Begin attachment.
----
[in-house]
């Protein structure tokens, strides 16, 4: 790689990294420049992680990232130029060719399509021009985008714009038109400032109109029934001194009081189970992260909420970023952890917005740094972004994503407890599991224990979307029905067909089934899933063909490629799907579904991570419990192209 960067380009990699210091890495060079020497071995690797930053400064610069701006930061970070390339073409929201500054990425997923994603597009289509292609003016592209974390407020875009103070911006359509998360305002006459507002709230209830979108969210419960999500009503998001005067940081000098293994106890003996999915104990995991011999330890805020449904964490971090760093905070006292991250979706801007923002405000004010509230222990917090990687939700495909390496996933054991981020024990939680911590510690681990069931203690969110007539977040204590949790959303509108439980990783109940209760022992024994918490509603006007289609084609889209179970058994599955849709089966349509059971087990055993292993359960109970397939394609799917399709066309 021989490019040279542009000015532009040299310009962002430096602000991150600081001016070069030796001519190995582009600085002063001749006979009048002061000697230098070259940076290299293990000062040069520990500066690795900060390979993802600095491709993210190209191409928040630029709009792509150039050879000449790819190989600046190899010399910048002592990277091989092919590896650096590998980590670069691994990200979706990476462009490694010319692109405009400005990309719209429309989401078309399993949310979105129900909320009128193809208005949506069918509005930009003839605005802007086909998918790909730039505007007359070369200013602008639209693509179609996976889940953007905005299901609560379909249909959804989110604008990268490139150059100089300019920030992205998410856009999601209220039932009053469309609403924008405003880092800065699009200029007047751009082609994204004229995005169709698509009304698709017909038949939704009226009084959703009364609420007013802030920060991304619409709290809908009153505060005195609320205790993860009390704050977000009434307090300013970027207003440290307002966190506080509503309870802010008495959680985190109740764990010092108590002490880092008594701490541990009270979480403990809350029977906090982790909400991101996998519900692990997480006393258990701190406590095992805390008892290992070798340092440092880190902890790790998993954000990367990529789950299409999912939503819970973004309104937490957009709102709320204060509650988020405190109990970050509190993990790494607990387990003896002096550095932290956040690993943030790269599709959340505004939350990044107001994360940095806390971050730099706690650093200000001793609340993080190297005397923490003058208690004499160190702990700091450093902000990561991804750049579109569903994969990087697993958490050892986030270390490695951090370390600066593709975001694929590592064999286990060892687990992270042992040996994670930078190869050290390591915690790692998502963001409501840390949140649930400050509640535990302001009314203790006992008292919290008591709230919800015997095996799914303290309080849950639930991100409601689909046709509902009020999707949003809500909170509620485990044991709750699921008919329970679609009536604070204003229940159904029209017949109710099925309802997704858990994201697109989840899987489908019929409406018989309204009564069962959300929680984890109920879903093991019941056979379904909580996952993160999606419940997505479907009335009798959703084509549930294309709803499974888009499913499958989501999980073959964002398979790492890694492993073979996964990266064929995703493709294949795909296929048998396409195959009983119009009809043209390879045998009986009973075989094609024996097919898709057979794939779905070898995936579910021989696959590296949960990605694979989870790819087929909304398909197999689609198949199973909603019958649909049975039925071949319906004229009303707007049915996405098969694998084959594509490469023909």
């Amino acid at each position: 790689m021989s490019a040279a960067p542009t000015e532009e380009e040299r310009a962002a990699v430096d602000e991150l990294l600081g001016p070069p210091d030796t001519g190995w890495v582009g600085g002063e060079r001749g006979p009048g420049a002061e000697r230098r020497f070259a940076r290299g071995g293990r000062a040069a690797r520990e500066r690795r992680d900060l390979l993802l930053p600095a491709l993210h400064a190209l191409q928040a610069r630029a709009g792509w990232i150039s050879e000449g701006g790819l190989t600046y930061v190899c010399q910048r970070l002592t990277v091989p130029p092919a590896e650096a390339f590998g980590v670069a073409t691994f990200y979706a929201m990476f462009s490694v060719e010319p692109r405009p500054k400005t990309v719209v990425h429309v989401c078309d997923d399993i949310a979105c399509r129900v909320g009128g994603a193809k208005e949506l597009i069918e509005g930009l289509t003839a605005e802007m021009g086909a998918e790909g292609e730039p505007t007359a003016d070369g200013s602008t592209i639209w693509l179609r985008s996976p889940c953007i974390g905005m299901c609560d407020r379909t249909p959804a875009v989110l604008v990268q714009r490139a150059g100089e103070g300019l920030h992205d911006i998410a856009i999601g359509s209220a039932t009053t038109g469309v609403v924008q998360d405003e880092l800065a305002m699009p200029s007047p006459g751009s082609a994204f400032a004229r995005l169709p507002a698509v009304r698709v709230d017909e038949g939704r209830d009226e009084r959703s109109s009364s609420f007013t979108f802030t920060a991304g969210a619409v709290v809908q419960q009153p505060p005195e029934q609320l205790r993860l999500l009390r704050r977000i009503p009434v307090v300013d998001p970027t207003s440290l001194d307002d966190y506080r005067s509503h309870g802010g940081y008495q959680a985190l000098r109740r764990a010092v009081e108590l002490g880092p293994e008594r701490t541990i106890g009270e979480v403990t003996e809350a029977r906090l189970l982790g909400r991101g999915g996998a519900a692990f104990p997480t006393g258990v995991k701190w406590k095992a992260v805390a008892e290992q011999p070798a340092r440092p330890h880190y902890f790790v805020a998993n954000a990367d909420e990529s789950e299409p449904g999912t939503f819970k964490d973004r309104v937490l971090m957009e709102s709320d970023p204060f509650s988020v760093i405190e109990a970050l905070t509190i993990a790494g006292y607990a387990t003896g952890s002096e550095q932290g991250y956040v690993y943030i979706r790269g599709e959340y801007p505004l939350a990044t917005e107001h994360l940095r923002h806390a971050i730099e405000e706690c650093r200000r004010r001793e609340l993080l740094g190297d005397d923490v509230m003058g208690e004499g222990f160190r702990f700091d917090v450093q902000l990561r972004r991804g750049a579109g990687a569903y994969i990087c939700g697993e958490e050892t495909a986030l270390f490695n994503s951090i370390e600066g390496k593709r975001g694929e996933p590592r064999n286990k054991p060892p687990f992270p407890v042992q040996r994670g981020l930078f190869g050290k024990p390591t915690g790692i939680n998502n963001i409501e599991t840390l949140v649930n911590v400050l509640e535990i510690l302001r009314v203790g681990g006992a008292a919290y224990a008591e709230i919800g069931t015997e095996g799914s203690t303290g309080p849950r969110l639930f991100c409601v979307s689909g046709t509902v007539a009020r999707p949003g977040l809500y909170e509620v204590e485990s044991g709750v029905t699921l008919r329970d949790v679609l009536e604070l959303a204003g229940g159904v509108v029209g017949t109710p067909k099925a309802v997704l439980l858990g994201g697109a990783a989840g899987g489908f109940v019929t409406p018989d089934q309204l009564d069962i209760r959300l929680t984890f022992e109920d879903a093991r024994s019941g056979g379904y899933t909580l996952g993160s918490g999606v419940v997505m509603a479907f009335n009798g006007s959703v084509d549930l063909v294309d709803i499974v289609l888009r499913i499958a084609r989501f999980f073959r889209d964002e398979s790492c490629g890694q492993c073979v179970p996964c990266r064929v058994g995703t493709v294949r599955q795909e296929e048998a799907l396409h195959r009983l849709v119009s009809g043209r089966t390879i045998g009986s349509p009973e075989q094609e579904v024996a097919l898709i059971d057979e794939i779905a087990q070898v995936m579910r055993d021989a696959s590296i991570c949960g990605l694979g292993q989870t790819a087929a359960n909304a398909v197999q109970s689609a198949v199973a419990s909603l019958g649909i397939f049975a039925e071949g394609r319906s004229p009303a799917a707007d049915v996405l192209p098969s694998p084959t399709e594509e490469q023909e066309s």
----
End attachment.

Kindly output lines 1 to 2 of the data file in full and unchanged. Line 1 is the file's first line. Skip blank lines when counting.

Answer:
[in-house]
């Protein structure tokens, strides 16, 4: 790689990294420049992680990232130029060719399509021009985008714009038109400032109109029934001194009081189970992260909420970023952890917005740094972004994503407890599991224990979307029905067909089934899933063909490629799907579904991570419990192209 960067380009990699210091890495060079020497071995690797930053400064610069701006930061970070390339073409929201500054990425997923994603597009289509292609003016592209974390407020875009103070911006359509998360305002006459507002709230209830979108969210419960999500009503998001005067940081000098293994106890003996999915104990995991011999330890805020449904964490971090760093905070006292991250979706801007923002405000004010509230222990917090990687939700495909390496996933054991981020024990939680911590510690681990069931203690969110007539977040204590949790959303509108439980990783109940209760022992024994918490509603006007289609084609889209179970058994599955849709089966349509059971087990055993292993359960109970397939394609799917399709066309 021989490019040279542009000015532009040299310009962002430096602000991150600081001016070069030796001519190995582009600085002063001749006979009048002061000697230098070259940076290299293990000062040069520990500066690795900060390979993802600095491709993210190209191409928040630029709009792509150039050879000449790819190989600046190899010399910048002592990277091989092919590896650096590998980590670069691994990200979706990476462009490694010319692109405009400005990309719209429309989401078309399993949310979105129900909320009128193809208005949506069918509005930009003839605005802007086909998918790909730039505007007359070369200013602008639209693509179609996976889940953007905005299901609560379909249909959804989110604008990268490139150059100089300019920030992205998410856009999601209220039932009053469309609403924008405003880092800065699009200029007047751009082609994204004229995005169709698509009304698709017909038949939704009226009084959703009364609420007013802030920060991304619409709290809908009153505060005195609320205790993860009390704050977000009434307090300013970027207003440290307002966190506080509503309870802010008495959680985190109740764990010092108590002490880092008594701490541990009270979480403990809350029977906090982790909400991101996998519900692990997480006393258990701190406590095992805390008892290992070798340092440092880190902890790790998993954000990367990529789950299409999912939503819970973004309104937490957009709102709320204060509650988020405190109990970050509190993990790494607990387990003896002096550095932290956040690993943030790269599709959340505004939350990044107001994360940095806390971050730099706690650093200000001793609340993080190297005397923490003058208690004499160190702990700091450093902000990561991804750049579109569903994969990087697993958490050892986030270390490695951090370390600066593709975001694929590592064999286990060892687990992270042992040996994670930078190869050290390591915690790692998502963001409501840390949140649930400050509640535990302001009314203790006992008292919290008591709230919800015997095996799914303290309080849950639930991100409601689909046709509902009020999707949003809500909170509620485990044991709750699921008919329970679609009536604070204003229940159904029209017949109710099925309802997704858990994201697109989840899987489908019929409406018989309204009564069962959300929680984890109920879903093991019941056979379904909580996952993160999606419940997505479907009335009798959703084509549930294309709803499974888009499913499958989501999980073959964002398979790492890694492993073979996964990266064929995703493709294949795909296929048998396409195959009983119009009809043209390879045998009986009973075989094609024996097919898709057979794939779905070898995936579910021989696959590296949960990605694979989870790819087929909304398909197999689609198949199973909603019958649909049975039925071949319906004229009303707007049915996405098969694998084959594509490469023909």